Although both quartets take a three-movement structure, with two somber skins surrounding an active middle, any articulations of shape and size are rendered in moonlight alone, for these quartets are decidedly nocturnal, emphasized by their watery reflections. The Allegretto of the String Quartet N° 1 (1983-1984), for instance, reflects the glow of a moon obscured rather than its direct glittering light. It is unerring in its consistency, in its residual presence. The Agitato unfolds with an unsettling grace, anchored down by an active yet firmly earthbound cello line. This erratic dance is strangely consolatory. A descent carries us into quieter recapitulations, during which the viola sings with singularity. Any rhythmic urgency therein is picked apart by siren calls blending into the Maestoto. Moments of confluence in tutti add graceful flourishes to the inscription, ending in solace.

Mansurian’s quartets describe a world in which both the surface and the interior of the self, and of the material objects with which that self engages, are one and the same, participating as they do in a wider mediation between flesh and spirit. It is a reciprocal relationship, a symbiosis of sound and its notation. And so, the opening Andante of the String Quartet N° 2 (1984) is, while an inversion of the often declamatory instatement of a new piece, appreciative of the shadow that lies within, so that by its end we are not filled with anticipation but rather with the acceptance of the awakening pizzicati and dynamic phrasings in the Larghetto. The final Andante also works its way in spindles, threads spun by candlelight in an evening where silence becomes audible as the humming of the plains, the trees, and the beating of one’s own heart.

The Rosamundes end this already full program with a more recent work. Testament (2004) bears dedication to producer Manfred Eicher, whose tireless efforts in spreading the wonders of such composers as Mansurian is duly felt here. This single Lento moves like an organ with its solemn vocal qualities, bringing us into communion with the promise of a misted evening star.

Many composers can make the individual voices of a string quartet sing, but how many can make them breathe? This music is respiration incarnate. It has been speaking to us since time began. We need only open our lungs to take it in.

Tigran Mansurian/Kim Kashkashian: Monodia (ECM New Series 1850/51)


Tigran Mansurian
Kim Kashkashian

Kim Kashkashian viola
Leonidas Kavakos violin
Münchener Kammerorchester
Christoph Poppen conductor
Jan Garbarek soprano saxophone
The Hilliard Ensemble
David James counter-tenor
Rogers Covey-Crump tenor
Andreas Hirtreiter tenor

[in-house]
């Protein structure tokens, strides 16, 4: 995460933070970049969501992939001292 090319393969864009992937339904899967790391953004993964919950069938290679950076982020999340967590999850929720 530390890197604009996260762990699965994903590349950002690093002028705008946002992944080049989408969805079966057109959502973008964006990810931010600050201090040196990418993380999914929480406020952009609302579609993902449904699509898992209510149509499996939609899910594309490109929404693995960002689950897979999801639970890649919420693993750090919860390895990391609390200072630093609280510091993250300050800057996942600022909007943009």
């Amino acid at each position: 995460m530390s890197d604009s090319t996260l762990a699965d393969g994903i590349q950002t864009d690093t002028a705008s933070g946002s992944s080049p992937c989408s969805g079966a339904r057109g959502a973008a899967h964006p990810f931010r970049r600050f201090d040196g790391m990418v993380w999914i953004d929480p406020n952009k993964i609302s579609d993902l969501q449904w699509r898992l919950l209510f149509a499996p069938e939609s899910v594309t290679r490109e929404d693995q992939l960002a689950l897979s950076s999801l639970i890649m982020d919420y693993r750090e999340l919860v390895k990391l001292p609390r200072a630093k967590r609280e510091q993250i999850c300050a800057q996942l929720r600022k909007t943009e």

Gordon Jones baritone
Recorded November 2001, Himmelfahrtskirche Sendling, München and January 2002, Propstei St. Gerold
Engineers: Stephan Schellmann and Peter Laenger
Produced by Manfred Eicher

When the shadow of the sash appeared on the curtains it was between seven and eight oclock and then I was in time again, hearing the watch. It was Grandfather’s and when Father gave it to me he said I give you the mausoleum of all hope and desire…
–William Faulkner, The Sound and the Fury

Monodia represents the invaluable efforts of violist Kim Kashkashian to bring Armenian composer Tigran Mansurian onto the world stage. During this journey of discovery she was fortunate enough to have found in Manfred Eicher the ideal partner to ensure that this exposure be done properly and with the utmost respect. The composer’s homeland may not be visible in the flow of information that saturates mainstream media, but it is intensely audible in this landmark recording of a music and a culture that demands to be heard by virtue of the fact that it demands nothing at all.

Kashkashian brings her inimitable talents to bear upon “…and then I was in time again, a viola concerto written in 1995. The title comes from Faulkner, whose inky nooks harbor shades of meaning whereby the light of experience comes to be similarly refracted through the prism of the mind. Kashkashian’s harmonic whispers usher us into a world in which the viola not only sings, but also speaks. Through a sometimes-tortured narrative, Kashkashian externalizes the music’s inner life through her fearless translational abilities. The orchestra’s lower registers are favored here, so that the violas echo Kashkashian en masse, thereby drawing a genealogical thread from Allegro to Lento in a twin birth of lament and knowledge. As throughout, peace is hard to come by even in the absence of the occasional high-pitched interjections, each a sketch of histories long atrophied.